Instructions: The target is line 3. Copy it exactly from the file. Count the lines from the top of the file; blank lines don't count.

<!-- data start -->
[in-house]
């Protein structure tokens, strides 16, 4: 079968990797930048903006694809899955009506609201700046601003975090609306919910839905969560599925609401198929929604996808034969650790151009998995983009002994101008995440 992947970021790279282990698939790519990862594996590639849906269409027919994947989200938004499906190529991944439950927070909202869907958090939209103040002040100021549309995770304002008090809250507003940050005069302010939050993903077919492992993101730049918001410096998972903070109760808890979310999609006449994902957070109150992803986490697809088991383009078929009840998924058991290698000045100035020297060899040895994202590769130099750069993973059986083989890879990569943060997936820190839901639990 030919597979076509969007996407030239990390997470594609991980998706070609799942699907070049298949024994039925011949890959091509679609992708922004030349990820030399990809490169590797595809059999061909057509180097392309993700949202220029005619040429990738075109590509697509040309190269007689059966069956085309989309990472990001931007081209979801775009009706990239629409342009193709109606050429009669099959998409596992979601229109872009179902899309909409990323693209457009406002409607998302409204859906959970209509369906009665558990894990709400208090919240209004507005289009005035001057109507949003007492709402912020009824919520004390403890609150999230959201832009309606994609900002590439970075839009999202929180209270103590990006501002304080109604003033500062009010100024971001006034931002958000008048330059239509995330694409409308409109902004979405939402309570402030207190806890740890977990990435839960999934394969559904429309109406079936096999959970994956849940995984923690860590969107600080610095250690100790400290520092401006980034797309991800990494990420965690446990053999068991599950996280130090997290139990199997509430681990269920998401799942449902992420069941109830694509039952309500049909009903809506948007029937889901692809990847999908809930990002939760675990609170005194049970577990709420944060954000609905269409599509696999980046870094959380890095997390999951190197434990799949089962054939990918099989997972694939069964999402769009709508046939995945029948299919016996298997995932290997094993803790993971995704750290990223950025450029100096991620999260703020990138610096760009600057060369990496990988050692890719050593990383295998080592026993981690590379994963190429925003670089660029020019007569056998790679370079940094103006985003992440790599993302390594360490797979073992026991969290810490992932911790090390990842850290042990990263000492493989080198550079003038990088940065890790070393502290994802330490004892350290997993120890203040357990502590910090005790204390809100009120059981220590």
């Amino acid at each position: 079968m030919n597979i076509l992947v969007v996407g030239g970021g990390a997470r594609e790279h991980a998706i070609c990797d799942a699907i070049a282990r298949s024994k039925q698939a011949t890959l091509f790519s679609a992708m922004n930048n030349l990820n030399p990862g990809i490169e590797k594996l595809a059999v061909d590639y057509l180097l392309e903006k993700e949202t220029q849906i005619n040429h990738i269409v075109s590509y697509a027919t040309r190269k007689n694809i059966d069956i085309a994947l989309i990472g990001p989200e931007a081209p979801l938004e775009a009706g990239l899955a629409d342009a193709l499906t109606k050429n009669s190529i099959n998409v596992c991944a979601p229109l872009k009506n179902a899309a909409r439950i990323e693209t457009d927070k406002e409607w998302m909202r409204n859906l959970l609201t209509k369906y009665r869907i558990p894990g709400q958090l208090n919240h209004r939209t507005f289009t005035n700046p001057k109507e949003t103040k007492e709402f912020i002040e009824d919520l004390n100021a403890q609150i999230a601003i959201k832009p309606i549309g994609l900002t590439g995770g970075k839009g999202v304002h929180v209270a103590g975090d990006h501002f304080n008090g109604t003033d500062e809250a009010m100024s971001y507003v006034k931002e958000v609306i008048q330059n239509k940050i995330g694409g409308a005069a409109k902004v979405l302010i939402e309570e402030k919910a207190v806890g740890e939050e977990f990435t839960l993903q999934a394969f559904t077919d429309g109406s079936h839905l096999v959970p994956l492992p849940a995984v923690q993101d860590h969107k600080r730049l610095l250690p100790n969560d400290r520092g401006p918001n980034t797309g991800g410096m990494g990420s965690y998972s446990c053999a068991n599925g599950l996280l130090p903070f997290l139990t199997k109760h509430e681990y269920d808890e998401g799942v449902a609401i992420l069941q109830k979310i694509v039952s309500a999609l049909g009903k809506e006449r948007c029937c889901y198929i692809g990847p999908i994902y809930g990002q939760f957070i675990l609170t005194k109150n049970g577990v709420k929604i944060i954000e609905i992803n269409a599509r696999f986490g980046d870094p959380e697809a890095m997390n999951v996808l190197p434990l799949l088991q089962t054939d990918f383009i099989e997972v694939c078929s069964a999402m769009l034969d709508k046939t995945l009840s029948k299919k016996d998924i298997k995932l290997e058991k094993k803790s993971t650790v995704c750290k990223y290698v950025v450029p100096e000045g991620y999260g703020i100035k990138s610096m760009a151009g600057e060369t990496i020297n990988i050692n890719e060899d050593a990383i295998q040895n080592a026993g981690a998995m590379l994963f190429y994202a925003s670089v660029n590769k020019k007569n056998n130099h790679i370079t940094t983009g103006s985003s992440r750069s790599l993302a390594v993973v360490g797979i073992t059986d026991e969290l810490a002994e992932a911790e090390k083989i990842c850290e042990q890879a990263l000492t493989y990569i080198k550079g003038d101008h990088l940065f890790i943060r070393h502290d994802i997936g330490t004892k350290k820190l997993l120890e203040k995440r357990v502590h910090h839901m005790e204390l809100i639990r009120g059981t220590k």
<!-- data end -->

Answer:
């Amino acid at each position: 079968m030919n597979i076509l992947v969007v996407g030239g970021g990390a997470r594609e790279h991980a998706i070609c990797d799942a699907i070049a282990r298949s024994k039925q698939a011949t890959l091509f790519s679609a992708m922004n930048n030349l990820n030399p990862g990809i490169e590797k594996l595809a059999v061909d590639y057509l180097l392309e903006k993700e949202t220029q849906i005619n040429h990738i269409v075109s590509y697509a027919t040309r190269k007689n694809i059966d069956i085309a994947l989309i990472g990001p989200e931007a081209p979801l938004e775009a009706g990239l899955a629409d342009a193709l499906t109606k050429n009669s190529i099959n998409v596992c991944a979601p229109l872009k009506n179902a899309a909409r439950i990323e693209t457009d927070k406002e409607w998302m909202r409204n859906l959970l609201t209509k369906y009665r869907i558990p894990g709400q958090l208090n919240h209004r939209t507005f289009t005035n700046p001057k109507e949003t103040k007492e709402f912020i002040e009824d919520l004390n100021a403890q609150i999230a601003i959201k832009p309606i549309g994609l900002t590439g995770g970075k839009g999202v304002h929180v209270a103590g975090d990006h501002f304080n008090g109604t003033d500062e809250a009010m100024s971001y507003v006034k931002e958000v609306i008048q330059n239509k940050i995330g694409g409308a005069a409109k902004v979405l302010i939402e309570e402030k919910a207190v806890g740890e939050e977990f990435t839960l993903q999934a394969f559904t077919d429309g109406s079936h839905l096999v959970p994956l492992p849940a995984v923690q993101d860590h969107k600080r730049l610095l250690p100790n969560d400290r520092g401006p918001n980034t797309g991800g410096m990494g990420s965690y998972s446990c053999a068991n599925g599950l996280l130090p903070f997290l139990t199997k109760h509430e681990y269920d808890e998401g799942v449902a609401i992420l069941q109830k979310i694509v039952s309500a999609l049909g009903k809506e006449r948007c029937c889901y198929i692809g990847p999908i994902y809930g990002q939760f957070i675990l609170t005194k109150n049970g577990v709420k929604i944060i954000e609905i992803n269409a599509r696999f986490g980046d870094p959380e697809a890095m997390n999951v996808l190197p434990l799949l088991q089962t054939d990918f383009i099989e997972v694939c078929s069964a999402m769009l034969d709508k046939t995945l009840s029948k299919k016996d998924i298997k995932l290997e058991k094993k803790s993971t650790v995704c750290k990223y290698v950025v450029p100096e000045g991620y999260g703020i100035k990138s610096m760009a151009g600057e060369t990496i020297n990988i050692n890719e060899d050593a990383i295998q040895n080592a026993g981690a998995m590379l994963f190429y994202a925003s670089v660029n590769k020019k007569n056998n130099h790679i370079t940094t983009g103006s985003s992440r750069s790599l993302a390594v993973v360490g797979i073992t059986d026991e969290l810490a002994e992932a911790e090390k083989i990842c850290e042990q890879a990263l000492t493989y990569i080198k550079g003038d101008h990088l940065f890790i943060r070393h502290d994802i997936g330490t004892k350290k820190l997993l120890e203040k995440r357990v502590h910090h839901m005790e204390l809100i639990r009120g059981t220590k």